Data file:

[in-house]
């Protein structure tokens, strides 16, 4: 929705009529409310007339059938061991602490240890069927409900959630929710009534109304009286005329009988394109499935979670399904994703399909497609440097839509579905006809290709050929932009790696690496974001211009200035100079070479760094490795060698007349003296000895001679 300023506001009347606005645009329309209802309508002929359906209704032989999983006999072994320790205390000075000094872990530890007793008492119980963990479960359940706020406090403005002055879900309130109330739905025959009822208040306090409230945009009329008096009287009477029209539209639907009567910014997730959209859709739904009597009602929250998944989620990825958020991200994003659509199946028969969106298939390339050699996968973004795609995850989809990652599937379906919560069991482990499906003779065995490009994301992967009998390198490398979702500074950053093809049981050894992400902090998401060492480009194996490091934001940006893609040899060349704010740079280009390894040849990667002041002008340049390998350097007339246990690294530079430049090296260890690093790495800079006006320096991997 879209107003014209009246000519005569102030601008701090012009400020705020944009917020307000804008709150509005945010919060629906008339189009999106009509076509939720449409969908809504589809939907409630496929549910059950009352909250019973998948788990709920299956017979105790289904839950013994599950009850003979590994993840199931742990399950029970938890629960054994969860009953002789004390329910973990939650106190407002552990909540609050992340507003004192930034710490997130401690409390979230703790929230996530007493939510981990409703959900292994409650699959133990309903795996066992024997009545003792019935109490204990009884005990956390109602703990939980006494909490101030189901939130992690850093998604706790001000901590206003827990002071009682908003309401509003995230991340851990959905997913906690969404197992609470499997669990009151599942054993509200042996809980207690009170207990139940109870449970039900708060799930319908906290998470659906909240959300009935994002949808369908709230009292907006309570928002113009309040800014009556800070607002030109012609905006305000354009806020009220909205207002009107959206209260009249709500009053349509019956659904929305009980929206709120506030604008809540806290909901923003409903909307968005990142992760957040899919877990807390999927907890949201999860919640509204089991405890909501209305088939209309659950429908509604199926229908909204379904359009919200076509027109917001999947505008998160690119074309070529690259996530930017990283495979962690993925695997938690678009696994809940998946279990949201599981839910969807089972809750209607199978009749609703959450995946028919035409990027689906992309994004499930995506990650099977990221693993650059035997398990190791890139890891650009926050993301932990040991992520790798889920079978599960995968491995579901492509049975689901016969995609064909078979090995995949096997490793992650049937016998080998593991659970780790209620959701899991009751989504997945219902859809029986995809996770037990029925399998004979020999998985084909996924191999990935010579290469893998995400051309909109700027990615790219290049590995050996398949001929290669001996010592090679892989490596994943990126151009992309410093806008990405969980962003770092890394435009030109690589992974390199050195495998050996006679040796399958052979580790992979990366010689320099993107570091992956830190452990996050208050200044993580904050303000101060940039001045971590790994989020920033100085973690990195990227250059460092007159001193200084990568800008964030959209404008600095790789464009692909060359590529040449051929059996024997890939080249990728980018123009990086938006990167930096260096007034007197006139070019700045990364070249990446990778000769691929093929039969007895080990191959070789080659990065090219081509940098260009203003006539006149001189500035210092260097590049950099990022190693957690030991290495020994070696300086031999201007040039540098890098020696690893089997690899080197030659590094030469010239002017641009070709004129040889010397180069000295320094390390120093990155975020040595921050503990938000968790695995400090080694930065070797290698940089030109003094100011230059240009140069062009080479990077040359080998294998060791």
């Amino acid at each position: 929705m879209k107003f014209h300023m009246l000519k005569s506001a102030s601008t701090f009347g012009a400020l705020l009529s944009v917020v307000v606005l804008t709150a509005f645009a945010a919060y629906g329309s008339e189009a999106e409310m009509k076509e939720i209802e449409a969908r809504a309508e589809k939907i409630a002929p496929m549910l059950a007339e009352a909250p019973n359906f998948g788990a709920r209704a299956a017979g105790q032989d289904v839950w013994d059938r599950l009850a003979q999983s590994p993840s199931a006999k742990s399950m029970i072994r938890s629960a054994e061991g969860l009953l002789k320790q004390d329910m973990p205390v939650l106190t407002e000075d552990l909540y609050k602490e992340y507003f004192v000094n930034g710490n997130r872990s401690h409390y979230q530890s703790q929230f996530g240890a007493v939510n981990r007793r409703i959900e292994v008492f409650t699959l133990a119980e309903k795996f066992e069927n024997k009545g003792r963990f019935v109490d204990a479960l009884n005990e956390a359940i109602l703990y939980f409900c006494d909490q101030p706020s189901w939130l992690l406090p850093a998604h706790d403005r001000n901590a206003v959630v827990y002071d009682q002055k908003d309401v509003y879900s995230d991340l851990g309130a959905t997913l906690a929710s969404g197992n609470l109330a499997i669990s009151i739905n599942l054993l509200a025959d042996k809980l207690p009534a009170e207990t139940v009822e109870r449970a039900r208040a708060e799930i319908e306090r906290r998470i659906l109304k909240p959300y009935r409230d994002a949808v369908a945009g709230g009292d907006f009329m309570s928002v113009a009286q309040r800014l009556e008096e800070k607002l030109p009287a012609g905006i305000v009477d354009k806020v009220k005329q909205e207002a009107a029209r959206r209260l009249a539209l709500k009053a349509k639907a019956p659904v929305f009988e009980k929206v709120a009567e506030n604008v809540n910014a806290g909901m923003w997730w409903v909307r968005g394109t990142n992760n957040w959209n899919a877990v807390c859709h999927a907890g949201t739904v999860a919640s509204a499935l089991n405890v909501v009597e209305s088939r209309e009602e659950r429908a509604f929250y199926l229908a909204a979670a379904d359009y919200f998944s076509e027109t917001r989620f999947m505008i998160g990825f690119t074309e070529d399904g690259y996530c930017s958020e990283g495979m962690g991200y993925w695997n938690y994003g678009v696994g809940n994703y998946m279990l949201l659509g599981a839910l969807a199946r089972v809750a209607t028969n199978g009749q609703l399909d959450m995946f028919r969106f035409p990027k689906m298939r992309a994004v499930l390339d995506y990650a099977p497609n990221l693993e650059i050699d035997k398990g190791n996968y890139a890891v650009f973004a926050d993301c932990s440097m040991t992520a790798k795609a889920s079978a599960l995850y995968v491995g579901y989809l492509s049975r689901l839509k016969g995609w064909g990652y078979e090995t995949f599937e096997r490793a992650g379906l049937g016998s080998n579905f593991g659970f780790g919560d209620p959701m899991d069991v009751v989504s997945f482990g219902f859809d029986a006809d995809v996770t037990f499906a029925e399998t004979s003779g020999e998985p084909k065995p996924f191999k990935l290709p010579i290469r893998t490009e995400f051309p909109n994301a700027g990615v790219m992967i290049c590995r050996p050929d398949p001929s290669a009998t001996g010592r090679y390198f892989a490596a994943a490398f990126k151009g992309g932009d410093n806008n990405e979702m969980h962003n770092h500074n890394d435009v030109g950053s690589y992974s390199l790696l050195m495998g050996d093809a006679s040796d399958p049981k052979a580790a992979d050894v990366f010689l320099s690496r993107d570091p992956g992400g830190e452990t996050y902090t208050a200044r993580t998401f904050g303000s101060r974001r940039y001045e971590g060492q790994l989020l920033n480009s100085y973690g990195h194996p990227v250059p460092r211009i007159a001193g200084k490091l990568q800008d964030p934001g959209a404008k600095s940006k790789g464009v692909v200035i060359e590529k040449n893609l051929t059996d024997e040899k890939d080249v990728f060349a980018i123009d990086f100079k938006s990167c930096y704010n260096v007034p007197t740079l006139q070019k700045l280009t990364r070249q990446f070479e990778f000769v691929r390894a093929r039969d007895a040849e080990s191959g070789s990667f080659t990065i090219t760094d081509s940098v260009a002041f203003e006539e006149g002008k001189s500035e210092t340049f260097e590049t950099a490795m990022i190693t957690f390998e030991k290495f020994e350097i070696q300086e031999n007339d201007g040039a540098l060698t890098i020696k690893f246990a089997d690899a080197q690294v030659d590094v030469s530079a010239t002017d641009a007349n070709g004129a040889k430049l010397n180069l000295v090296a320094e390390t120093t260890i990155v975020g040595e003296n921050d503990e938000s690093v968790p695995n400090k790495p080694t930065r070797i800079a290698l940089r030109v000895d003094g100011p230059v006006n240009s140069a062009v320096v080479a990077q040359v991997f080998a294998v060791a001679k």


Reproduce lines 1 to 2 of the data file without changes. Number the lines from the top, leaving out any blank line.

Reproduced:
[in-house]
């Protein structure tokens, strides 16, 4: 929705009529409310007339059938061991602490240890069927409900959630929710009534109304009286005329009988394109499935979670399904994703399909497609440097839509579905006809290709050929932009790696690496974001211009200035100079070479760094490795060698007349003296000895001679 300023506001009347606005645009329309209802309508002929359906209704032989999983006999072994320790205390000075000094872990530890007793008492119980963990479960359940706020406090403005002055879900309130109330739905025959009822208040306090409230945009009329008096009287009477029209539209639907009567910014997730959209859709739904009597009602929250998944989620990825958020991200994003659509199946028969969106298939390339050699996968973004795609995850989809990652599937379906919560069991482990499906003779065995490009994301992967009998390198490398979702500074950053093809049981050894992400902090998401060492480009194996490091934001940006893609040899060349704010740079280009390894040849990667002041002008340049390998350097007339246990690294530079430049090296260890690093790495800079006006320096991997 879209107003014209009246000519005569102030601008701090012009400020705020944009917020307000804008709150509005945010919060629906008339189009999106009509076509939720449409969908809504589809939907409630496929549910059950009352909250019973998948788990709920299956017979105790289904839950013994599950009850003979590994993840199931742990399950029970938890629960054994969860009953002789004390329910973990939650106190407002552990909540609050992340507003004192930034710490997130401690409390979230703790929230996530007493939510981990409703959900292994409650699959133990309903795996066992024997009545003792019935109490204990009884005990956390109602703990939980006494909490101030189901939130992690850093998604706790001000901590206003827990002071009682908003309401509003995230991340851990959905997913906690969404197992609470499997669990009151599942054993509200042996809980207690009170207990139940109870449970039900708060799930319908906290998470659906909240959300009935994002949808369908709230009292907006309570928002113009309040800014009556800070607002030109012609905006305000354009806020009220909205207002009107959206209260009249709500009053349509019956659904929305009980929206709120506030604008809540806290909901923003409903909307968005990142992760957040899919877990807390999927907890949201999860919640509204089991405890909501209305088939209309659950429908509604199926229908909204379904359009919200076509027109917001999947505008998160690119074309070529690259996530930017990283495979962690993925695997938690678009696994809940998946279990949201599981839910969807089972809750209607199978009749609703959450995946028919035409990027689906992309994004499930995506990650099977990221693993650059035997398990190791890139890891650009926050993301932990040991992520790798889920079978599960995968491995579901492509049975689901016969995609064909078979090995995949096997490793992650049937016998080998593991659970780790209620959701899991009751989504997945219902859809029986995809996770037990029925399998004979020999998985084909996924191999990935010579290469893998995400051309909109700027990615790219290049590995050996398949001929290669001996010592090679892989490596994943990126151009992309410093806008990405969980962003770092890394435009030109690589992974390199050195495998050996006679040796399958052979580790992979990366010689320099993107570091992956830190452990996050208050200044993580904050303000101060940039001045971590790994989020920033100085973690990195990227250059460092007159001193200084990568800008964030959209404008600095790789464009692909060359590529040449051929059996024997890939080249990728980018123009990086938006990167930096260096007034007197006139070019700045990364070249990446990778000769691929093929039969007895080990191959070789080659990065090219081509940098260009203003006539006149001189500035210092260097590049950099990022190693957690030991290495020994070696300086031999201007040039540098890098020696690893089997690899080197030659590094030469010239002017641009070709004129040889010397180069000295320094390390120093990155975020040595921050503990938000968790695995400090080694930065070797290698940089030109003094100011230059240009140069062009080479990077040359080998294998060791």